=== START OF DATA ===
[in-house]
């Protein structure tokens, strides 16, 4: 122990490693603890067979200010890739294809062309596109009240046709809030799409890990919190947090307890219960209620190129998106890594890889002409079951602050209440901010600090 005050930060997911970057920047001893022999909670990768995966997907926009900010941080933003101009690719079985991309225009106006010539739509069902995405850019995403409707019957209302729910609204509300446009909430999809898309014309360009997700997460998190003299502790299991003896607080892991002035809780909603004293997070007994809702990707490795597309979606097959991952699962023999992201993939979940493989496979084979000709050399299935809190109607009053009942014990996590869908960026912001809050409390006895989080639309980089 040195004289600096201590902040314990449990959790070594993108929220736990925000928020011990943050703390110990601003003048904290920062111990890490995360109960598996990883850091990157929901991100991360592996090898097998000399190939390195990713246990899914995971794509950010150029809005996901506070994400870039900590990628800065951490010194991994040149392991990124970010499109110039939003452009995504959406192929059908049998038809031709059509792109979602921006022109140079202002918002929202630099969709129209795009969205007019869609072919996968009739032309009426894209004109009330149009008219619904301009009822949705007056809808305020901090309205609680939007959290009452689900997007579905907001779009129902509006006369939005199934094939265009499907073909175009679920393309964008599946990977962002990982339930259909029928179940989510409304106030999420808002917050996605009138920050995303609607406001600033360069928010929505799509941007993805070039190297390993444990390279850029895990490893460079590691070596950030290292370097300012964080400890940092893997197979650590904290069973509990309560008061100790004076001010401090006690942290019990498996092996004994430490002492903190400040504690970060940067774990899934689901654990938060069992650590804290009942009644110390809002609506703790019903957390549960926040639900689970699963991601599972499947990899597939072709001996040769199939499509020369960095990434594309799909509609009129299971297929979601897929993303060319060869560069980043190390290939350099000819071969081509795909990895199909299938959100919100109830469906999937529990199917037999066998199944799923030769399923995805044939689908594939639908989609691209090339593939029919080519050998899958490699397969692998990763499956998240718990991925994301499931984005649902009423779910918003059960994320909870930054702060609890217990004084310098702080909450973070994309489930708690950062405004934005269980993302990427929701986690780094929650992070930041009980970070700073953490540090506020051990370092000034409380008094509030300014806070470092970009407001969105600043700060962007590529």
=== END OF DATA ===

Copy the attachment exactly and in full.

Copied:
[in-house]
């Protein structure tokens, strides 16, 4: 122990490693603890067979200010890739294809062309596109009240046709809030799409890990919190947090307890219960209620190129998106890594890889002409079951602050209440901010600090 005050930060997911970057920047001893022999909670990768995966997907926009900010941080933003101009690719079985991309225009106006010539739509069902995405850019995403409707019957209302729910609204509300446009909430999809898309014309360009997700997460998190003299502790299991003896607080892991002035809780909603004293997070007994809702990707490795597309979606097959991952699962023999992201993939979940493989496979084979000709050399299935809190109607009053009942014990996590869908960026912001809050409390006895989080639309980089 040195004289600096201590902040314990449990959790070594993108929220736990925000928020011990943050703390110990601003003048904290920062111990890490995360109960598996990883850091990157929901991100991360592996090898097998000399190939390195990713246990899914995971794509950010150029809005996901506070994400870039900590990628800065951490010194991994040149392991990124970010499109110039939003452009995504959406192929059908049998038809031709059509792109979602921006022109140079202002918002929202630099969709129209795009969205007019869609072919996968009739032309009426894209004109009330149009008219619904301009009822949705007056809808305020901090309205609680939007959290009452689900997007579905907001779009129902509006006369939005199934094939265009499907073909175009679920393309964008599946990977962002990982339930259909029928179940989510409304106030999420808002917050996605009138920050995303609607406001600033360069928010929505799509941007993805070039190297390993444990390279850029895990490893460079590691070596950030290292370097300012964080400890940092893997197979650590904290069973509990309560008061100790004076001010401090006690942290019990498996092996004994430490002492903190400040504690970060940067774990899934689901654990938060069992650590804290009942009644110390809002609506703790019903957390549960926040639900689970699963991601599972499947990899597939072709001996040769199939499509020369960095990434594309799909509609009129299971297929979601897929993303060319060869560069980043190390290939350099000819071969081509795909990895199909299938959100919100109830469906999937529990199917037999066998199944799923030769399923995805044939689908594939639908989609691209090339593939029919080519050998899958490699397969692998990763499956998240718990991925994301499931984005649902009423779910918003059960994320909870930054702060609890217990004084310098702080909450973070994309489930708690950062405004934005269980993302990427929701986690780094929650992070930041009980970070700073953490540090506020051990370092000034409380008094509030300014806070470092970009407001969105600043700060962007590529």